In the 19th century, geishas were in better position than common women, but they also had problems in Japanese society. Sometimes, poor people sold their daughters to the hanamachi tea houses. Some rich men, called danna (patrons) paid a lot of money to get personal attention from a geisha. Geishas couldn't marry anymore, so they could have a danna to pay for her expenses. Other men paid a lot of money to take the new girls' virginity (mizuage).[11] But the reputation and respect for the geishas grew again in the Meiji Restoration, and even more after World War II. Important laws that protect them were created. Young girls couldn't be sold to the tea houses anymore, and the virginity of young geishas couldn't be bought. Since then, women only become geisha by their free will.[12]

Modern geisha

Most of the activity of geishas today is located at the hanamachis of Kyoto (especially the Gion hanamachi) and Tokyo. In modern Japan, they are almost never seen outside of them. In the 1920s there were over 80,000 geisha in Japan, but today there are far fewer. The main reason is the introduction of Western culture. The exact number of geishas today is not known, but is estimated to be from 1,000 to 2,000.[13] Most women who appear as geisha for tourists are in fact actresses dressed as maikos.

Young women who wish to become geisha now usually begin their training after finishing junior high school or even high school or college. Many women begin their careers as adults. Geisha still study traditional musical instruments like the shamisen, shakuhachi (bamboo flute), and drums, as well as traditional songs, Japanese traditional dance, tea ceremony, literature and poetry. By watching other geisha, apprentices also become skilled in the difficult traditions of dressing, make-up, and in dealing with clients.

Geisha are often hired to go to parties and gatherings, normally at tea houses or at traditional Japanese restaurants (ryōtei). Their time is measured by the time it takes an incense stick to burn, and is called "senkōdai" (線香代, "incense stick fee") or "gyokudai" (玉代 "jewel fee"). In Kyoto the terms "ohana" (お花) and "hanadai" (花代), meaning "flower fees", are used instead. The clients hire the service of geishas through the Geisha Union Office (検番 kenban), which takes care of the geisha's schedule and makes her appointments both for entertaining and for training.[14]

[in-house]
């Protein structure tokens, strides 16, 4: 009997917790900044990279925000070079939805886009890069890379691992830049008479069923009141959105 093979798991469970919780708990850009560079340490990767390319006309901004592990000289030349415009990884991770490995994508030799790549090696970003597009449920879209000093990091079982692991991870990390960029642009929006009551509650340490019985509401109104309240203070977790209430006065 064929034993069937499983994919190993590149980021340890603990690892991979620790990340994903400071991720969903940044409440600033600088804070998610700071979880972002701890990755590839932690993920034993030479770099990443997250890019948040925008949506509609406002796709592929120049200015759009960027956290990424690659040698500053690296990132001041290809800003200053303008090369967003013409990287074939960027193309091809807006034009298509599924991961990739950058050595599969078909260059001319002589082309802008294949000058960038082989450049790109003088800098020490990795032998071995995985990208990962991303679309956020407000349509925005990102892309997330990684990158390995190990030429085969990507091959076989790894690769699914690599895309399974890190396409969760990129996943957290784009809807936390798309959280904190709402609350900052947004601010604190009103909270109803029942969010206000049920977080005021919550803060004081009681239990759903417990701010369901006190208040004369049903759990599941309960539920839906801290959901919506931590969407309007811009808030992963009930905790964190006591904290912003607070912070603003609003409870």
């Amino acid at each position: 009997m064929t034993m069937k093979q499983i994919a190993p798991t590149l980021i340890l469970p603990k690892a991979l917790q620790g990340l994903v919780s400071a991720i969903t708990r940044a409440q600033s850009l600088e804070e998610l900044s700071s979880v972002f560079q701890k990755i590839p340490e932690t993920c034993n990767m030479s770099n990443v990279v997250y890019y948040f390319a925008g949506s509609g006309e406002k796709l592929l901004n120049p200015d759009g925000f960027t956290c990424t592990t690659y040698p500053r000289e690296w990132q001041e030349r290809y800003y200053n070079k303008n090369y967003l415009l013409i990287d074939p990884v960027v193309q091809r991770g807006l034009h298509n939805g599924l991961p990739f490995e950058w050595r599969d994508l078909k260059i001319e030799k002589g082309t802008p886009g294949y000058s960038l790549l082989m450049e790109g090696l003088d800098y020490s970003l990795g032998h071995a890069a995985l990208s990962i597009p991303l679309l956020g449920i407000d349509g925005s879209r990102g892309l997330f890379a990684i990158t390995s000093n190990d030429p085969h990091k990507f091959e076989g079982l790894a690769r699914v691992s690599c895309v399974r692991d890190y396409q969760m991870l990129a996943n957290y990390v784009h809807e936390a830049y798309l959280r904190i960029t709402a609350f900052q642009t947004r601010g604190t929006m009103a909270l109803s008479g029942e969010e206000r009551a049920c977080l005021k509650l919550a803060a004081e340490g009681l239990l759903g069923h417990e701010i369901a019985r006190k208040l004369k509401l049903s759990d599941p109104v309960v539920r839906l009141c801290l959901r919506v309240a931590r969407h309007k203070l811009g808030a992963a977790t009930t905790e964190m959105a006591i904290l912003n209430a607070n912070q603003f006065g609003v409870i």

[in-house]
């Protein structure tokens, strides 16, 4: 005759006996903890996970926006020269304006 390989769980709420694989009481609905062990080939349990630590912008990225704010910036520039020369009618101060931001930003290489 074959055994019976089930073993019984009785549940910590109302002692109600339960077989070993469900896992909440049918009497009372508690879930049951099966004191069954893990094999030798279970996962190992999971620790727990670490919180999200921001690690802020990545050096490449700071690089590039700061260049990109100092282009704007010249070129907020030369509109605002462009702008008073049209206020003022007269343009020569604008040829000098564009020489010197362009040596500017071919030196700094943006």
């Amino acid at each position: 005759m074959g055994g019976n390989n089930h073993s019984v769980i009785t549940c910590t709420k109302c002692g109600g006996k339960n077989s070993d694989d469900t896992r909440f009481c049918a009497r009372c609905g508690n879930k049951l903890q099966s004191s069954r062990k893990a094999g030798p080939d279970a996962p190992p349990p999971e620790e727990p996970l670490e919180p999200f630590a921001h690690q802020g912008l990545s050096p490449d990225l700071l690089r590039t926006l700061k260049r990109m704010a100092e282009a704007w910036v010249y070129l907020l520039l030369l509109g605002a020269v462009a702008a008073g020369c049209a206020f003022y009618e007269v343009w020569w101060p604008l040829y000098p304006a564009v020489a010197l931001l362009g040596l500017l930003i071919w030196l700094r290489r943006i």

Traditionally, geisha began their training at a very young age. Although some girls were sold to become geishas as children, this was not normal practice in hanamachis with good reputation.[15] Daughters of geisha were often educated as geisha themselves.

The first stage of training is called "shikomi". In the past, when girls first arrived at the okiya (tea house), they were put to work as maids, or do everything they were told. The work was difficult, to "make" and "break" the new girls. The most junior shikomi of the house had to wait late into the night for the senior geisha to return from work, sometimes as late as two or three in the morning. During this stage of training, the shikomi went to classes at the hanamachi's geisha school. In modern times, this stage still exists, but it is not as hard as it was in the past. Now, shikomis become used to the traditions and dress of the "karyūkai" ("flower and willow world").

When the apprentice became skilled in the geisha arts, and passed a final and difficult dance test, she was promoted to the second stage of training: "minarai". Minarai didn't do the housework anymore. This stage also exists today, but is much shorter than in the past (only a month). The minarai learn in the field. They go to banquets and dance with the geishas, but they do not participate: they just sit, watch and learn from their onee-san (older sisters). Their kimono are more elaborate than even a maiko's, to do the talking for them.

After a short time, the third (and most famous) stage of training begins, called "maiko". Maiko are apprentice geisha, and this stage can last for years. Maiko learn from their senior geisha and follow them around to every presentation she does. The "onee-san/imoto-san" ("older sister/younger sister") relationship is very important. The onee-san teaches her maiko everything about working in the hanamachi. She will teach her the right ways of serving tea, playing the shamisen, and dancing, and everything about the art of Iki (see below). Maikos have to wear heavy white make-up, elaborate hairstyle, and have her lips painted almost all the time. Their kimonos and obi have much more colors and richer embroidery than those of full geisha. Like the minarai, maikos don't charge as much money to go to parties or gatherings as a full geisha.